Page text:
September 4, 2020
More than 1 million jobs were added in August, bringing the official unemployment rate down significantly. But permanent layoffs are beginning to represent a larger share of total unemployment, indicating a potentially slower recovery to come — and the road back is already dauntingly long.
The August jobs report was a win on the surface…
- 1.4 million jobs were added in August.
- The headline unemployment rate fell to 8.4%, down from 10.2% in July.
…But troubling and persistent complications lurk under the hood of the labor market…
- A measure of persistent unemployment increased to 5.8%, matching its level from June.
- Significant differences in unemployment across races and genders highlight an uneven and unequal recovery.
…And there's still a long way to go to get back to anywhere close to "normal."
- There are 11.5 million fewer jobs in the U.S. than there were in February.
- The unemployment rate remains higher than it was at any point in the recessions from the early 1990s and early 2000s.
On the surface, the August jobs report was a win for the economy. The 1.4 million jobs added in August handily beat expectations (though almost a quarter-million of those were temporary Census workers). And the steep 1.8 percentage point decrease in the headline unemployment rate was driven by largely healthy dynamics: Participation in the labor force rose, and employment as a percent of the population also improved – signs that more jobs are truly being added, rather than people leaving the workforce. The national unemployment rate of 8.4% is well below the rate of 9.3% that the Federal Reserve projected for the end of 2020. So, by that measure, the labor recovery is ahead of schedule.
But like previous jobs reports, a look under the hood reveals glaring, enduring problems in the labor market — particularly that the nature of joblessness is becoming less temporary and more permanent. For the first time since March, less than half of unemployment is temporary, down from almost 80% in April. Core unemployment — a measure that omits those that are temporarily jobless – rose to 5.8% in August, matching its recent high from June. This is a deeply concerning sign for the labor market, and an indication of what the recession will look like once the pandemic's impact has moderated and businesses have fully reopened. The key question going forward for both the labor force and the economy overall is how quickly those who are currently unemployed long-term can get rehired. Additionally, there are significant differences in labor market health and opportunities by race and sex. The unemployment rate among white men is just under half of what it is for Black men, and women's participation in the labor force fell in August, while men's participation increased strongly. Lastly, concerns about the efficacy of the reports' underlying surveys – specifically due to a greatly diminished response rate – makes some headline figures (especially the unemployment rate) difficult to understand at face value.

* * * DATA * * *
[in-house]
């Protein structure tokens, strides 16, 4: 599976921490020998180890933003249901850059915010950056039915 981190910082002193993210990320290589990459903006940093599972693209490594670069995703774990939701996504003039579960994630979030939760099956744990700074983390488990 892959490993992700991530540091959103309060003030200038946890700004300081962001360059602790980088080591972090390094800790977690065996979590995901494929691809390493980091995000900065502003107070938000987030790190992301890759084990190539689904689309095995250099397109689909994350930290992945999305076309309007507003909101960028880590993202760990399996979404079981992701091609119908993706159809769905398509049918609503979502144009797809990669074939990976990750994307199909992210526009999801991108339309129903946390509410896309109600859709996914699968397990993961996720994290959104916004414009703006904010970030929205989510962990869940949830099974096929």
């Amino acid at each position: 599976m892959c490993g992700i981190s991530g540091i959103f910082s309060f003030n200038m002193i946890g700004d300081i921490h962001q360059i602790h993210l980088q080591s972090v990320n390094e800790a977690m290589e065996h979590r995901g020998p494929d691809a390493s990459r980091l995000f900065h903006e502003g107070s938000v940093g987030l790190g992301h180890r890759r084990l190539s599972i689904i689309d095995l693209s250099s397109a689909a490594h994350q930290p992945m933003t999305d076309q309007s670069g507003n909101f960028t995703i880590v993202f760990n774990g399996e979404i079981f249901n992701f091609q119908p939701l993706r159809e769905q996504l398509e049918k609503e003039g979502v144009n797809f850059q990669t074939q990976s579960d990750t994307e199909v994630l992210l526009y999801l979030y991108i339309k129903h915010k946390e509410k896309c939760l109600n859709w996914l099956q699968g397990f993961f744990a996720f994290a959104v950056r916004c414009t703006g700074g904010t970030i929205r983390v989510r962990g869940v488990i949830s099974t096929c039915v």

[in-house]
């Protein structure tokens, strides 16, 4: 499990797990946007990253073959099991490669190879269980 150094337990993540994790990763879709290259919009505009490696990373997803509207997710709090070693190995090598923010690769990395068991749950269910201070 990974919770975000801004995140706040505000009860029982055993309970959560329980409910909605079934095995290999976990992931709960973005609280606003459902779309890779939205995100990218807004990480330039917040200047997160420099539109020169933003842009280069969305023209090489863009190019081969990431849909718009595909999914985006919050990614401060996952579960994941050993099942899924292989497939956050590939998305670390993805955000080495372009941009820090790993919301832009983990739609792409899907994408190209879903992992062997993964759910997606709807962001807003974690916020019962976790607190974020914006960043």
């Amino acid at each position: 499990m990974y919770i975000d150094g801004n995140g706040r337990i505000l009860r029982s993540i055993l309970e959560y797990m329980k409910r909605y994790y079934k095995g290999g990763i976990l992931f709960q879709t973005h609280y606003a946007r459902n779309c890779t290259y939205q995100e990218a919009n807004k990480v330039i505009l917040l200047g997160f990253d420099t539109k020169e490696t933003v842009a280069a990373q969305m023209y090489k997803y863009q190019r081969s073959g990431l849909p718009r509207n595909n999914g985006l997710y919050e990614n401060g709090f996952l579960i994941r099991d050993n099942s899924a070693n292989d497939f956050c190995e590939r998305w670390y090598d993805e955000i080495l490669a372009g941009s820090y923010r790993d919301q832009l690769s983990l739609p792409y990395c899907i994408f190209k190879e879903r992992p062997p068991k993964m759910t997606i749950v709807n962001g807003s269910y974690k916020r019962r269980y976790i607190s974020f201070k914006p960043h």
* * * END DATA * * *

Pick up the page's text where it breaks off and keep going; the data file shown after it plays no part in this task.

So, despite a monthly job increase that would otherwise represent an enormous improvement in more "normal" times, the broader story in the labor market really hasn't changed. The unemployment rate improved, but is still very poor and higher than it ever got during recessions in the early 1990s and early 2000s. There are still 11.5 million fewer jobs in the U.S. than there were in February. Even if August's (normally-strong) pace of job growth continued going forward, it would still take eight months to recover to February's levels — and even longer to reach the levels that may have been reached by this point had the pandemic not arrived (pre-COVID, about 200,000 jobs were added each month). The fact remains that while the labor market does continue to improve, the snapback recovery has almost certainly come to an end. A much slower recovery is likely from here on out.
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